This has to be one of my favorite podcasts I've listened to. Literally laughed out loud.
While there were a ton of awesome key takeaways from the conversation, I think the biggest one for me was the tool working for the team instead of the team working within a tool. From my experience, every organization that has "implemented a tool" to assist their agile journey essentially turns it into a way of tracking/measuring productivity, scope completion, and scope planning, which is all useless measurements of value added. Not to mention, refinement meetings are extremely dry and boring when projecting stories onto a wall while everyone watches someone mistype multiple times and then eventually zoning out thinking about if they are going to finish their active sprint work.
Perhaps the survey should be worded in a way that asks the users how they operate/handle situations or scenarios instead of "do you use this or this". That way, the survey can derive their actual category of association and maturity instead of them having the false representation that they are adopting the agile mindset.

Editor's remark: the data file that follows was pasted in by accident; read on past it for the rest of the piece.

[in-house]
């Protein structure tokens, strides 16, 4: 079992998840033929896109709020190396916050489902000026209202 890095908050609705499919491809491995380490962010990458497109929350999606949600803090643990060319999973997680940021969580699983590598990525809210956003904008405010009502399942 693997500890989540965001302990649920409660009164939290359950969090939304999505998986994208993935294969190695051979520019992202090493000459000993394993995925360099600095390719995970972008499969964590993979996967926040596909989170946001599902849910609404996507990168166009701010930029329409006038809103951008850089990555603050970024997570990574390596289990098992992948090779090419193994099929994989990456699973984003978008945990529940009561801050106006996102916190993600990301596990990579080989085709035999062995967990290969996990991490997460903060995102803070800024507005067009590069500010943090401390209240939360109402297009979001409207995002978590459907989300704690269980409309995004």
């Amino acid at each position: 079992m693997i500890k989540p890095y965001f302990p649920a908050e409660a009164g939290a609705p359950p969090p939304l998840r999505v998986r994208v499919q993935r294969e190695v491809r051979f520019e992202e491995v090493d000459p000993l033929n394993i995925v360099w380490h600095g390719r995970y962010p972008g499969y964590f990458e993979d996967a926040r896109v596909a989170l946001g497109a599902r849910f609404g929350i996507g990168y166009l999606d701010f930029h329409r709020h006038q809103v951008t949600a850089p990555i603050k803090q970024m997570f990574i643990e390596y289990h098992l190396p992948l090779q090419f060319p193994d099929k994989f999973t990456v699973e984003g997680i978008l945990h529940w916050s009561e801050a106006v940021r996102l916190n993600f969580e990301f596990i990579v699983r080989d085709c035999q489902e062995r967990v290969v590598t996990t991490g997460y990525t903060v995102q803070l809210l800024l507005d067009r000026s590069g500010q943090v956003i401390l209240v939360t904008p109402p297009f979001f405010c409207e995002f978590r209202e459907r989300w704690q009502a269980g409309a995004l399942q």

An example would be like a "scrum" respondant saying they do two week iterations, release quarterly, have PO engage 25% on project, and track velocity as their primary attribute of success. If a story is not finished in a sprint, they close it out and "re-point" the new story in the next sprint. They size defects to help plan towards velocity and actively demo to stakeholders once a month due to availability. I'd say that would be way information than just "we use scrum".
P.S. - I also used IBM Rational and wanted to stab my eyes out